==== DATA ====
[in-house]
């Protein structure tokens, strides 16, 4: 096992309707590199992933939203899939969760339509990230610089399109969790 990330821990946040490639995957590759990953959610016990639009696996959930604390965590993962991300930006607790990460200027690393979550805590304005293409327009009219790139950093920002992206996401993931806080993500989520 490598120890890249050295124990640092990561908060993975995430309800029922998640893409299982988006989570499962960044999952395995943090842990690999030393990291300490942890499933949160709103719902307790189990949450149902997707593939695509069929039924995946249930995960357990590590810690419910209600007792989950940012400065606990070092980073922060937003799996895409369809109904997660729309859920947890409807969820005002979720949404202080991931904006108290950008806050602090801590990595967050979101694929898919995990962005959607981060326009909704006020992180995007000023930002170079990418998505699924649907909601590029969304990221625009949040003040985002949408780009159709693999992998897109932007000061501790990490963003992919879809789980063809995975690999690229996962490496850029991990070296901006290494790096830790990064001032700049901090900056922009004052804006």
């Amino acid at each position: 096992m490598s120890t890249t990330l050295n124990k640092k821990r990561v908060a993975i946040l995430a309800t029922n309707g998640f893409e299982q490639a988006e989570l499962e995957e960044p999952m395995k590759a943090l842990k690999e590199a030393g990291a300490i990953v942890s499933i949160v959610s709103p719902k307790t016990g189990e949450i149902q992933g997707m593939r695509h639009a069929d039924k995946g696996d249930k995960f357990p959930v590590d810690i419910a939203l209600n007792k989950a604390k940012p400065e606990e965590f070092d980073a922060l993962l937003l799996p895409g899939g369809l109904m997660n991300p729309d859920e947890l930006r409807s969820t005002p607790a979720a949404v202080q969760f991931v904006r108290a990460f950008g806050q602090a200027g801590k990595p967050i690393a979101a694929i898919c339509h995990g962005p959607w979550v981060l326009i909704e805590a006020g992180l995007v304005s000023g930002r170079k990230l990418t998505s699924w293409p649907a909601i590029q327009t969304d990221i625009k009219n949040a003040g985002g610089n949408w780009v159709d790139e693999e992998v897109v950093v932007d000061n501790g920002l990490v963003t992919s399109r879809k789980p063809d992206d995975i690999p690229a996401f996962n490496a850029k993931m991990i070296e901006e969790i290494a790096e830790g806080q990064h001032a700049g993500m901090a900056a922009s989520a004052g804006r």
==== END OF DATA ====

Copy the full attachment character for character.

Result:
[in-house]
């Protein structure tokens, strides 16, 4: 096992309707590199992933939203899939969760339509990230610089399109969790 990330821990946040490639995957590759990953959610016990639009696996959930604390965590993962991300930006607790990460200027690393979550805590304005293409327009009219790139950093920002992206996401993931806080993500989520 490598120890890249050295124990640092990561908060993975995430309800029922998640893409299982988006989570499962960044999952395995943090842990690999030393990291300490942890499933949160709103719902307790189990949450149902997707593939695509069929039924995946249930995960357990590590810690419910209600007792989950940012400065606990070092980073922060937003799996895409369809109904997660729309859920947890409807969820005002979720949404202080991931904006108290950008806050602090801590990595967050979101694929898919995990962005959607981060326009909704006020992180995007000023930002170079990418998505699924649907909601590029969304990221625009949040003040985002949408780009159709693999992998897109932007000061501790990490963003992919879809789980063809995975690999690229996962490496850029991990070296901006290494790096830790990064001032700049901090900056922009004052804006």
């Amino acid at each position: 096992m490598s120890t890249t990330l050295n124990k640092k821990r990561v908060a993975i946040l995430a309800t029922n309707g998640f893409e299982q490639a988006e989570l499962e995957e960044p999952m395995k590759a943090l842990k690999e590199a030393g990291a300490i990953v942890s499933i949160v959610s709103p719902k307790t016990g189990e949450i149902q992933g997707m593939r695509h639009a069929d039924k995946g696996d249930k995960f357990p959930v590590d810690i419910a939203l209600n007792k989950a604390k940012p400065e606990e965590f070092d980073a922060l993962l937003l799996p895409g899939g369809l109904m997660n991300p729309d859920e947890l930006r409807s969820t005002p607790a979720a949404v202080q969760f991931v904006r108290a990460f950008g806050q602090a200027g801590k990595p967050i690393a979101a694929i898919c339509h995990g962005p959607w979550v981060l326009i909704e805590a006020g992180l995007v304005s000023g930002r170079k990230l990418t998505s699924w293409p649907a909601i590029q327009t969304d990221i625009k009219n949040a003040g985002g610089n949408w780009v159709d790139e693999e992998v897109v950093v932007d000061n501790g920002l990490v963003t992919s399109r879809k789980p063809d992206d995975i690999p690229a996401f996962n490496a850029k993931m991990i070296e901006e969790i290494a790096e830790g806080q990064h001032a700049g993500m901090a900056a922009s989520a004052g804006r």